“Ah is it! Cricket innit, you know” he offered, which was either an abrupt end to our brief chat or the makings of an entire diatribe – I wasn’t sure. Instead, I chose to big myself up and told him I was a journalist.

“Cricket journalist? What paper is it?” (correct usage of “is it” there) and he knew Cricinfo, his favourite site and so on. Immediately I regretted telling him – every other word he uttered was either Inzy, ICC or Hair. I couldn’t tell him much – the hearing was mid-way through and is due to run on tomorrow too. He was still at school, yet knew all about the hearing, its location, Inzamam and so on. Hilariously he assumed I’d be best friends with Mr Inzy, not to mention drinking pals with Daz and Billy D. “Can’t you call ‘em innit? Call Inzy, is it!”

The passion a sport can ignite in people astounds me sometimes.

Escape in the city

Now then, why have I not been here? My boss will say “because you’re a disorganised f******” and he’d have a point. But in my defence, it’s not well known and nor would you stumble across it, yet it’s slap bang in the middle of London. Here, in fact.

Go there and read a book; watch the cricket; drink tea, or beer (the only two things permissable while watching cricket); enjoy a cigarette and ponder life’s mysteries.

Escape in the city...


John Wisden’s gaff

Good old John. Without him, the annual excitement of reading the Small Yellow Book (and now Big Yellow Book as of this year, and I’m not talking the Yellow Pages) would not be. He’s our founder, too, and although we don’t have a big montage of him at Cricinfo and Wisden Towers it’s great to see photos like this:

Where John Wisden worked

This is 21 Cranbourn Street in London, just off Leicester Square where John Wisden and Co. were established. I think this is their “sporting goods” shop, and not an administrative office, although I could be wrong.

I think it’s now home to Sabir’s Fish Bar, or Saber’s – a poor attempt to mask the fact it’s essentially a chippy. But despite the batter being boiled downstairs, they’ve nevertheless kept the original artwork on the building which is really cool.

In fact I stuck up a great article from the 1992 edition of The Wisden Cricketers’ Almanack last week on the survival of Wisden. A historical piece, it looks back to the beginnings of the company and how it has managed to last as long as it has. Go read. In putting the piece up I also found this image, “a few specimens of Crawford’s patent exceller bats” which I thought was brilliant.

John Wisden and Co

The new White City

Health warning (and apology): nothing to do with cricket, whatsoever, other than I work near Shepherds Bush and live nearby.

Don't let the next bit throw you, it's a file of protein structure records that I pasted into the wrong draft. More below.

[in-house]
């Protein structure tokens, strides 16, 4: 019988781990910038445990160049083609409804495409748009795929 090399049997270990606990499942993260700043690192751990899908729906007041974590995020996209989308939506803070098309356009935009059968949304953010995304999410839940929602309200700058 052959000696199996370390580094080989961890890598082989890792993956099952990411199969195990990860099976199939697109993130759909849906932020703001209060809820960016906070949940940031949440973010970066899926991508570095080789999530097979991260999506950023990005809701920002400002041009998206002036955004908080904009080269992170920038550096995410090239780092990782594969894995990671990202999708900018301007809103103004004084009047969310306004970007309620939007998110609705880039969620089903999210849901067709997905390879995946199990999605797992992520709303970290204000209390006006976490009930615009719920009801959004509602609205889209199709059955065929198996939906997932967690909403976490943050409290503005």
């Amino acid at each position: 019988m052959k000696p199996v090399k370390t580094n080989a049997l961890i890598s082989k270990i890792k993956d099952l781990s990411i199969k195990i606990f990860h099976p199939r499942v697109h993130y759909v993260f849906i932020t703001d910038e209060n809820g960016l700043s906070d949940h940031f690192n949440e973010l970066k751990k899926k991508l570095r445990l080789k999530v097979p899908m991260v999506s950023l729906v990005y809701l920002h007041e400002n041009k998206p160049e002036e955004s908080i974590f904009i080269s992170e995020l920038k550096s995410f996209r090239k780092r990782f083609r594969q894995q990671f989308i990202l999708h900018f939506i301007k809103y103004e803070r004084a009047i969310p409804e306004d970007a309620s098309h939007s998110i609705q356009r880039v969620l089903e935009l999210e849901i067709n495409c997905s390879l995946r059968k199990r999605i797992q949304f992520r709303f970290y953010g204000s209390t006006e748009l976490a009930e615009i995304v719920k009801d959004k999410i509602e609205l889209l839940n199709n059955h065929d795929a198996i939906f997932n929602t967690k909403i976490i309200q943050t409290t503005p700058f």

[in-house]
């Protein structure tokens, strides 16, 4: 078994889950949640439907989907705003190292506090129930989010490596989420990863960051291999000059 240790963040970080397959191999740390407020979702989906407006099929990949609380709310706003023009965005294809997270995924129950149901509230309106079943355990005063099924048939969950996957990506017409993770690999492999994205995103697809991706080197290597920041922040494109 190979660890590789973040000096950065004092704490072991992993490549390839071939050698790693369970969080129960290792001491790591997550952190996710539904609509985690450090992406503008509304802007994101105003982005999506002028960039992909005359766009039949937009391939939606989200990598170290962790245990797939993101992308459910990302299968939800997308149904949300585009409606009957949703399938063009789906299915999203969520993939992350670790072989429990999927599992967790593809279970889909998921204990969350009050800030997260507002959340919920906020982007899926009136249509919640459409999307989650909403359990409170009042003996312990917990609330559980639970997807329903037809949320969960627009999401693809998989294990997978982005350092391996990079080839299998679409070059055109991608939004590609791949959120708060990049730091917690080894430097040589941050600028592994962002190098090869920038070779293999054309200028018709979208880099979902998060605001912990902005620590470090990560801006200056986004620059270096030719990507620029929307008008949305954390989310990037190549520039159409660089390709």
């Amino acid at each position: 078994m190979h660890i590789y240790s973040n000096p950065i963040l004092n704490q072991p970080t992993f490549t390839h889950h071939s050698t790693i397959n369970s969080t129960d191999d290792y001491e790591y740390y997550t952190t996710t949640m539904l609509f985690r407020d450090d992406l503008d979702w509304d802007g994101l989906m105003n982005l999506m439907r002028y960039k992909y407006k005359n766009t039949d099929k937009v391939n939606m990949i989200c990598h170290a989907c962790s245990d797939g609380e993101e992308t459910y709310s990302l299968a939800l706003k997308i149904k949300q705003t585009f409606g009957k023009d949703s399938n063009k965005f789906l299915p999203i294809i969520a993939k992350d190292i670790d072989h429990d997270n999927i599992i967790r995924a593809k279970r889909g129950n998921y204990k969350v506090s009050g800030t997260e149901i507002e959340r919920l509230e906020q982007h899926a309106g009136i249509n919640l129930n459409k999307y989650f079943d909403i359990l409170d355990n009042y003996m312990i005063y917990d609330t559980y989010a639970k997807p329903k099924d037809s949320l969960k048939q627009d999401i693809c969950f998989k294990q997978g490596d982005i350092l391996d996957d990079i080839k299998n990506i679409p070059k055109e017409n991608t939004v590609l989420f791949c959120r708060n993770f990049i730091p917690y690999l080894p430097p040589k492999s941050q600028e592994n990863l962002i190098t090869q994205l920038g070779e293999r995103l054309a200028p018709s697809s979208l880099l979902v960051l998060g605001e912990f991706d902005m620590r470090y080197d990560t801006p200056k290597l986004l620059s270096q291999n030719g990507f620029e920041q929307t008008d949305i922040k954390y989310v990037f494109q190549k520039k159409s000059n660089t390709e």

Michael Gutman, of Westfield London said: “You can come in the morning and get your groceries…go to the gym and have a workout, come back at lunchtime and do your shopping…then come back in the evening and see a movie, sit in a restaurant and have a drink until late.

And? Do people really want this? If I want to lead such a rigid lifestyle, and admittedly routine and society dictates we must, I really wouldn’t want to tick off my daily todo list all in the confines of one airconditioned centre. I see the benefits and the advantages for those “less abled”, but the sales pitch is utter dribble. Yet, despite my cynicism, I’m excited about the development; White City might as well be renamed White Shitty for all its lack of amenities.

It will bring revitalised transport to the area (much needed); thousands of jobs (always welcomed) and, apparently, revolutionise the “shopping experience” (more dribble). But they’re spending £1.6bn on an isolated shopping centre in what is, relative to the rest of the country, a prosperous area. What about the dozens of small, independent shops and businesses which close every week, trampled over by the giants? Why aren’t they better supported by the government? Why are we constantly driven like sheep into a pen of mediocrity and sameness? Am I the only one who enjoys shopping in smaller shops?

Sameness is so useful, though. Go to any town in Britain and you’ll find the same chain of shops. You can get your toothpaste from Boots; get money from any cash machine you choose; buy “organic” pears grown in Spain, even if you’re on holiday in Bolton. And if you’ve run out of tennis balls or CDs – or even a thong – Woolworths will provide them all, usually at bargain prices (if seemingly second-hand quality). This is all damn fine news for the give it to me now consumer, but it depresses and annoys me that we’re so helpless to stop the juggernaut retail giants from swallowing the market wherever the green land lies empty.